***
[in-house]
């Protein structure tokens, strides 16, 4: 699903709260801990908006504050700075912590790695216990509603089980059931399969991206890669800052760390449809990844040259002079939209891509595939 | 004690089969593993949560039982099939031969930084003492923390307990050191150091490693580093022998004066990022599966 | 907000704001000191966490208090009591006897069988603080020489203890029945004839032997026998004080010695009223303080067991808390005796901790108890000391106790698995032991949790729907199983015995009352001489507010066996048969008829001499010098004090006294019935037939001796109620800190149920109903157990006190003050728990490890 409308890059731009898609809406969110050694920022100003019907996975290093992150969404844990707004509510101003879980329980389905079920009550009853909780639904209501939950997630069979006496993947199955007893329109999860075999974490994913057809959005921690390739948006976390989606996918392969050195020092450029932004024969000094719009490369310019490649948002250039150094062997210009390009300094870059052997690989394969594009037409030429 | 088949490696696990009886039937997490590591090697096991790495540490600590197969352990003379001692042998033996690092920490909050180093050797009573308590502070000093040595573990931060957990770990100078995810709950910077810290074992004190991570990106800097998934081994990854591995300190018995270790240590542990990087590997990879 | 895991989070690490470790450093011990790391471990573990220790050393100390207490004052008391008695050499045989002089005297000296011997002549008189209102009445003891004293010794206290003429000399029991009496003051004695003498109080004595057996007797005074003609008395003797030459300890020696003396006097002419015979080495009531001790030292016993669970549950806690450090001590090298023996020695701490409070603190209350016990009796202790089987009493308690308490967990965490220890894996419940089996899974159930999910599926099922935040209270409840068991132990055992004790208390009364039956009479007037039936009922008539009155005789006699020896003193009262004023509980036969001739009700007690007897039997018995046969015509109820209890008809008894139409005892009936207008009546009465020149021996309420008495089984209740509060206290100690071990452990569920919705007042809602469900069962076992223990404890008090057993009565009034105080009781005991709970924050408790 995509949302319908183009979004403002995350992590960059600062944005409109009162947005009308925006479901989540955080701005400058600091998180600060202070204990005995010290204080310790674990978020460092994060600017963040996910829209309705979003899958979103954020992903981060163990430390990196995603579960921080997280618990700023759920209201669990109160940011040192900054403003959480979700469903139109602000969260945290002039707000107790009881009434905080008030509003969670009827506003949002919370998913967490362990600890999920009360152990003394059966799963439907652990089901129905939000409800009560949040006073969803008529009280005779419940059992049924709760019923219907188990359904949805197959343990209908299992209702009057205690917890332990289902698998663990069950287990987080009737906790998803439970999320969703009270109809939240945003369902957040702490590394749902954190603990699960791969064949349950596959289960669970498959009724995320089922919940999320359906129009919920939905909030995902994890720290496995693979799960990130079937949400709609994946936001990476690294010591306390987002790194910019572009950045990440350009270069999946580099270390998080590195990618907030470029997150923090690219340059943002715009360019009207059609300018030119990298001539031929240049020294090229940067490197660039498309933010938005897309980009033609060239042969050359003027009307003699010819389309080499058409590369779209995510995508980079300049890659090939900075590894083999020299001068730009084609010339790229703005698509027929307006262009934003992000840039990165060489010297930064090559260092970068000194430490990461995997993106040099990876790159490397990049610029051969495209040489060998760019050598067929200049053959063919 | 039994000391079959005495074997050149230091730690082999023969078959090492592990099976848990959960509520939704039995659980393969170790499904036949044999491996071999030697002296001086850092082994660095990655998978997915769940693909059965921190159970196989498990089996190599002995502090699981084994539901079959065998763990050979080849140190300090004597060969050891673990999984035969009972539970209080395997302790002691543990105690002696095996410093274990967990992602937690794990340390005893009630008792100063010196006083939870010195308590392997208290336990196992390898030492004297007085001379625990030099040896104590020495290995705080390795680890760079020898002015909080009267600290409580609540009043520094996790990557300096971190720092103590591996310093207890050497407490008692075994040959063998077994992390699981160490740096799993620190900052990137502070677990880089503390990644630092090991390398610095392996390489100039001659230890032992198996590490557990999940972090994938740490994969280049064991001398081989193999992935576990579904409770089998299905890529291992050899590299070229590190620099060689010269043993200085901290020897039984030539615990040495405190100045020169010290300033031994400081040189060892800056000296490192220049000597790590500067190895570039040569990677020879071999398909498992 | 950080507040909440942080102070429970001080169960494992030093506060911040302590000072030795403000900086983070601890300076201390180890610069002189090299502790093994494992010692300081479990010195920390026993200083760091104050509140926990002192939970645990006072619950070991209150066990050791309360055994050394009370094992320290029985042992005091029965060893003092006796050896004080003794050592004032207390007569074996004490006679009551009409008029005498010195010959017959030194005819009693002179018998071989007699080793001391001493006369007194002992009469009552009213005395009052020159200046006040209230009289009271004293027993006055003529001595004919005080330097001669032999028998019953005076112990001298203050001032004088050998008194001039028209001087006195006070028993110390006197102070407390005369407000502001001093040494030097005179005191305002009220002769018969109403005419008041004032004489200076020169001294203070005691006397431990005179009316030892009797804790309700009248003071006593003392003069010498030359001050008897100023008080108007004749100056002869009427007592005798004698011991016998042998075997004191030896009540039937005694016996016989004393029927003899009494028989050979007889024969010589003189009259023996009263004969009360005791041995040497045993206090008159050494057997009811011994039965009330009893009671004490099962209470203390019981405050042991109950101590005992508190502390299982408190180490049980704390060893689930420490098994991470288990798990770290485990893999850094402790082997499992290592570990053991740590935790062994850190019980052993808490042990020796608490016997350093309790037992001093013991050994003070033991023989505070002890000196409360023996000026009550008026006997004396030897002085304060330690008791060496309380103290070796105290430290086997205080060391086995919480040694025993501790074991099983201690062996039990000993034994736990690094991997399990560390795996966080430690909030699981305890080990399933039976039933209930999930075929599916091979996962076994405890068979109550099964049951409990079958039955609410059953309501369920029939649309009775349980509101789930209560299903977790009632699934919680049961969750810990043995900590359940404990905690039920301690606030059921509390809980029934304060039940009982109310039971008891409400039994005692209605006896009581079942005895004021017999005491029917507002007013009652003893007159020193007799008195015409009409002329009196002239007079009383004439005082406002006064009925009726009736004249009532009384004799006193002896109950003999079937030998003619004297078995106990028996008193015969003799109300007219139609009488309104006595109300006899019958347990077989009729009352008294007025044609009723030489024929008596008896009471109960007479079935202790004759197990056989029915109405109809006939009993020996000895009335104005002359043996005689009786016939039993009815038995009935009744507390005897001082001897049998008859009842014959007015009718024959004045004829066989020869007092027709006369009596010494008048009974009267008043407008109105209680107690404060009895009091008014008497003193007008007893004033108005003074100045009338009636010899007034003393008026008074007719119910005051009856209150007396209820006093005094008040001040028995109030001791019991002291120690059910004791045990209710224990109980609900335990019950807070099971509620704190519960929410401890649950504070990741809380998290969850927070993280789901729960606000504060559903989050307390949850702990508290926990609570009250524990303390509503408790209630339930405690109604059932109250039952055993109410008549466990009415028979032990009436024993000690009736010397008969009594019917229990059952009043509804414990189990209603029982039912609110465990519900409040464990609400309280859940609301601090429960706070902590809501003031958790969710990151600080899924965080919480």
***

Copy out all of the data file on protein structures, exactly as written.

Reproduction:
[in-house]
């Protein structure tokens, strides 16, 4: 699903709260801990908006504050700075912590790695216990509603089980059931399969991206890669800052760390449809990844040259002079939209891509595939 | 004690089969593993949560039982099939031969930084003492923390307990050191150091490693580093022998004066990022599966 | 907000704001000191966490208090009591006897069988603080020489203890029945004839032997026998004080010695009223303080067991808390005796901790108890000391106790698995032991949790729907199983015995009352001489507010066996048969008829001499010098004090006294019935037939001796109620800190149920109903157990006190003050728990490890 409308890059731009898609809406969110050694920022100003019907996975290093992150969404844990707004509510101003879980329980389905079920009550009853909780639904209501939950997630069979006496993947199955007893329109999860075999974490994913057809959005921690390739948006976390989606996918392969050195020092450029932004024969000094719009490369310019490649948002250039150094062997210009390009300094870059052997690989394969594009037409030429 | 088949490696696990009886039937997490590591090697096991790495540490600590197969352990003379001692042998033996690092920490909050180093050797009573308590502070000093040595573990931060957990770990100078995810709950910077810290074992004190991570990106800097998934081994990854591995300190018995270790240590542990990087590997990879 | 895991989070690490470790450093011990790391471990573990220790050393100390207490004052008391008695050499045989002089005297000296011997002549008189209102009445003891004293010794206290003429000399029991009496003051004695003498109080004595057996007797005074003609008395003797030459300890020696003396006097002419015979080495009531001790030292016993669970549950806690450090001590090298023996020695701490409070603190209350016990009796202790089987009493308690308490967990965490220890894996419940089996899974159930999910599926099922935040209270409840068991132990055992004790208390009364039956009479007037039936009922008539009155005789006699020896003193009262004023509980036969001739009700007690007897039997018995046969015509109820209890008809008894139409005892009936207008009546009465020149021996309420008495089984209740509060206290100690071990452990569920919705007042809602469900069962076992223990404890008090057993009565009034105080009781005991709970924050408790 995509949302319908183009979004403002995350992590960059600062944005409109009162947005009308925006479901989540955080701005400058600091998180600060202070204990005995010290204080310790674990978020460092994060600017963040996910829209309705979003899958979103954020992903981060163990430390990196995603579960921080997280618990700023759920209201669990109160940011040192900054403003959480979700469903139109602000969260945290002039707000107790009881009434905080008030509003969670009827506003949002919370998913967490362990600890999920009360152990003394059966799963439907652990089901129905939000409800009560949040006073969803008529009280005779419940059992049924709760019923219907188990359904949805197959343990209908299992209702009057205690917890332990289902698998663990069950287990987080009737906790998803439970999320969703009270109809939240945003369902957040702490590394749902954190603990699960791969064949349950596959289960669970498959009724995320089922919940999320359906129009919920939905909030995902994890720290496995693979799960990130079937949400709609994946936001990476690294010591306390987002790194910019572009950045990440350009270069999946580099270390998080590195990618907030470029997150923090690219340059943002715009360019009207059609300018030119990298001539031929240049020294090229940067490197660039498309933010938005897309980009033609060239042969050359003027009307003699010819389309080499058409590369779209995510995508980079300049890659090939900075590894083999020299001068730009084609010339790229703005698509027929307006262009934003992000840039990165060489010297930064090559260092970068000194430490990461995997993106040099990876790159490397990049610029051969495209040489060998760019050598067929200049053959063919 | 039994000391079959005495074997050149230091730690082999023969078959090492592990099976848990959960509520939704039995659980393969170790499904036949044999491996071999030697002296001086850092082994660095990655998978997915769940693909059965921190159970196989498990089996190599002995502090699981084994539901079959065998763990050979080849140190300090004597060969050891673990999984035969009972539970209080395997302790002691543990105690002696095996410093274990967990992602937690794990340390005893009630008792100063010196006083939870010195308590392997208290336990196992390898030492004297007085001379625990030099040896104590020495290995705080390795680890760079020898002015909080009267600290409580609540009043520094996790990557300096971190720092103590591996310093207890050497407490008692075994040959063998077994992390699981160490740096799993620190900052990137502070677990880089503390990644630092090991390398610095392996390489100039001659230890032992198996590490557990999940972090994938740490994969280049064991001398081989193999992935576990579904409770089998299905890529291992050899590299070229590190620099060689010269043993200085901290020897039984030539615990040495405190100045020169010290300033031994400081040189060892800056000296490192220049000597790590500067190895570039040569990677020879071999398909498992 | 950080507040909440942080102070429970001080169960494992030093506060911040302590000072030795403000900086983070601890300076201390180890610069002189090299502790093994494992010692300081479990010195920390026993200083760091104050509140926990002192939970645990006072619950070991209150066990050791309360055994050394009370094992320290029985042992005091029965060893003092006796050896004080003794050592004032207390007569074996004490006679009551009409008029005498010195010959017959030194005819009693002179018998071989007699080793001391001493006369007194002992009469009552009213005395009052020159200046006040209230009289009271004293027993006055003529001595004919005080330097001669032999028998019953005076112990001298203050001032004088050998008194001039028209001087006195006070028993110390006197102070407390005369407000502001001093040494030097005179005191305002009220002769018969109403005419008041004032004489200076020169001294203070005691006397431990005179009316030892009797804790309700009248003071006593003392003069010498030359001050008897100023008080108007004749100056002869009427007592005798004698011991016998042998075997004191030896009540039937005694016996016989004393029927003899009494028989050979007889024969010589003189009259023996009263004969009360005791041995040497045993206090008159050494057997009811011994039965009330009893009671004490099962209470203390019981405050042991109950101590005992508190502390299982408190180490049980704390060893689930420490098994991470288990798990770290485990893999850094402790082997499992290592570990053991740590935790062994850190019980052993808490042990020796608490016997350093309790037992001093013991050994003070033991023989505070002890000196409360023996000026009550008026006997004396030897002085304060330690008791060496309380103290070796105290430290086997205080060391086995919480040694025993501790074991099983201690062996039990000993034994736990690094991997399990560390795996966080430690909030699981305890080990399933039976039933209930999930075929599916091979996962076994405890068979109550099964049951409990079958039955609410059953309501369920029939649309009775349980509101789930209560299903977790009632699934919680049961969750810990043995900590359940404990905690039920301690606030059921509390809980029934304060039940009982109310039971008891409400039994005692209605006896009581079942005895004021017999005491029917507002007013009652003893007159020193007799008195015409009409002329009196002239007079009383004439005082406002006064009925009726009736004249009532009384004799006193002896109950003999079937030998003619004297078995106990028996008193015969003799109300007219139609009488309104006595109300006899019958347990077989009729009352008294007025044609009723030489024929008596008896009471109960007479079935202790004759197990056989029915109405109809006939009993020996000895009335104005002359043996005689009786016939039993009815038995009935009744507390005897001082001897049998008859009842014959007015009718024959004045004829066989020869007092027709006369009596010494008048009974009267008043407008109105209680107690404060009895009091008014008497003193007008007893004033108005003074100045009338009636010899007034003393008026008074007719119910005051009856209150007396209820006093005094008040001040028995109030001791019991002291120690059910004791045990209710224990109980609900335990019950807070099971509620704190519960929410401890649950504070990741809380998290969850927070993280789901729960606000504060559903989050307390949850702990508290926990609570009250524990303390509503408790209630339930405690109604059932109250039952055993109410008549466990009415028979032990009436024993000690009736010397008969009594019917229990059952009043509804414990189990209603029982039912609110465990519900409040464990609400309280859940609301601090429960706070902590809501003031958790969710990151600080899924965080919480």